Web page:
With all the attention heaped upon new legal states like Illinois and Michigan, it’s easy to forget about the OG Oregon. The Bulletin reported earlier this week that Oregon’s cannabis sales continue to climb higher. The Oregon Liquor Control Commission reported that sales for 2019 totaled $793 million, which was $150 million more than in 2018.
According to the article, the sales generated more than $110 million in tax revenues. These sales are also expected to reach one billion dollars for 2020.
The top five counties in terms of legal, recreational cannabis sales to consumers were:
Multnomah $203.9 million
Washington $75.3 million
Lane $70 million
Marion $50.6 million
Deschutes $39.6 million
Source: Oregon Liquor Control Commission
The Border Effect
Multnomah County is home to Portland, which explains why its sales were so much greater than other counties. The article also noted that the smaller counties of Baker and Malheur were growing quickly due to their proximity to the state of Idaho, which has not legalized recreational marijuana.
The Oregon Economic Analysis wrote, “Obviously recreational marijuana is not legal in Idaho, but even after throwing the data into a rough border tax model that accounts for incomes, number of retailers, tax rates and the like, there remains a huge border effect. Roughly speaking, about 75% of Oregon sales and more like 35% of Washington sales in counties along the Idaho border appear due to the border effect itself and not local socio-economic conditions. Furthermore, and in things you cannot make up, Oregon sales per adult along the Idaho border are 420% the statewide average.”
This analysis also points to increased sales along the Washington state line. Even though Washington has legalized recreational sales, there are more stores in Oregon and the taxes are lower. The report wrote, “Finally, the last finding decomposes the differences in sales seen along the Oregon-Washington border itself. Overall sales are 16% higher per capita on this side of the Columbia than the other. This speaks to product availability and the final price to consumers being key driving factors in consumer spending patterns, which create much of the border effect.”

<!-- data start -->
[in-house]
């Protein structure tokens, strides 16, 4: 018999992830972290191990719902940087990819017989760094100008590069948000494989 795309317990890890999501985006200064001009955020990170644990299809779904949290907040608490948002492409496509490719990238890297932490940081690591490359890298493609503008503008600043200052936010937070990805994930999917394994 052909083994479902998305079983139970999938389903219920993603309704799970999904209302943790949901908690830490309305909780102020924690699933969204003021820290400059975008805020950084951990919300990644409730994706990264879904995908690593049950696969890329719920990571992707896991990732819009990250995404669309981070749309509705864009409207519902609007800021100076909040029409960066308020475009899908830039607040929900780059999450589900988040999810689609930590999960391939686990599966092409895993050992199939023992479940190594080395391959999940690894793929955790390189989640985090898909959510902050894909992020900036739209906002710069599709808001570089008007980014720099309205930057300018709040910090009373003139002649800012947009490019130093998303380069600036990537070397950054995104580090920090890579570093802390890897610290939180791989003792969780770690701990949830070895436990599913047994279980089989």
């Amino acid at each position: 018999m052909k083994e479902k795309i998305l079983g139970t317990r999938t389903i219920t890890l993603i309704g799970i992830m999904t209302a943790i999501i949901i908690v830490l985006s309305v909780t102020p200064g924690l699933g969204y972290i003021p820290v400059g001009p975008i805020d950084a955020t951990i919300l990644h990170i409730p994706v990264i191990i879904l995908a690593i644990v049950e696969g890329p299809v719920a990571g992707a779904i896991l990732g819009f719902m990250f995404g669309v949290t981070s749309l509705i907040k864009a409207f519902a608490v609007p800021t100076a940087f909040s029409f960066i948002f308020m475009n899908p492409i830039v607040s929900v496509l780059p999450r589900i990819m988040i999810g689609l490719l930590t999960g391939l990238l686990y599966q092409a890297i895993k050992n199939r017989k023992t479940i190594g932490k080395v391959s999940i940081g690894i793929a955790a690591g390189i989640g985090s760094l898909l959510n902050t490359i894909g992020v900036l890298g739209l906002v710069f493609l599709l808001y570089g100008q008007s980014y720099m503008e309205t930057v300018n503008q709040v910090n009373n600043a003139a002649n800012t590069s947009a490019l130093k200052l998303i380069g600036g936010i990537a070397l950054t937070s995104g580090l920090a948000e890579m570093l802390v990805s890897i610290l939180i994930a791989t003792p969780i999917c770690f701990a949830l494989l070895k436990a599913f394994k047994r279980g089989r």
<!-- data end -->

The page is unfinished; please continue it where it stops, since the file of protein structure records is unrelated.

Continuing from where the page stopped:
The analysis also stated, “Both Oregon and Washington see a clear impact in higher recreational marijuana sales along the Idaho border than can be explained by local socio-economic factors. Now, this does not mean that all of those larger sales are necessarily to Idahoans. It could be other customers may be traveling from further away or from elsewhere within our state who are traveling through.
All told, recreational marijuana sales continue to increase and are expected to do so in the decade ahead. Our office’s forecast calls for sales to grow approximately 80% over this time period as incomes grow, the state’s population increases, and marijuana becomes more socially acceptable and usage rates rise.”
Vape Sales Drop
According to BDS Analytics data cited by Canaccord Genuity in its December report, Oregon’s vape sales declined by 12% year-over-year, while other categories experienced growth. Flower sales rose to 45% versus 39% last year. Pre-rolls grew from 7% to 9% YOY and non-vape concentrates grew from 9% to 11% YOY.
Written by Debra Borchardt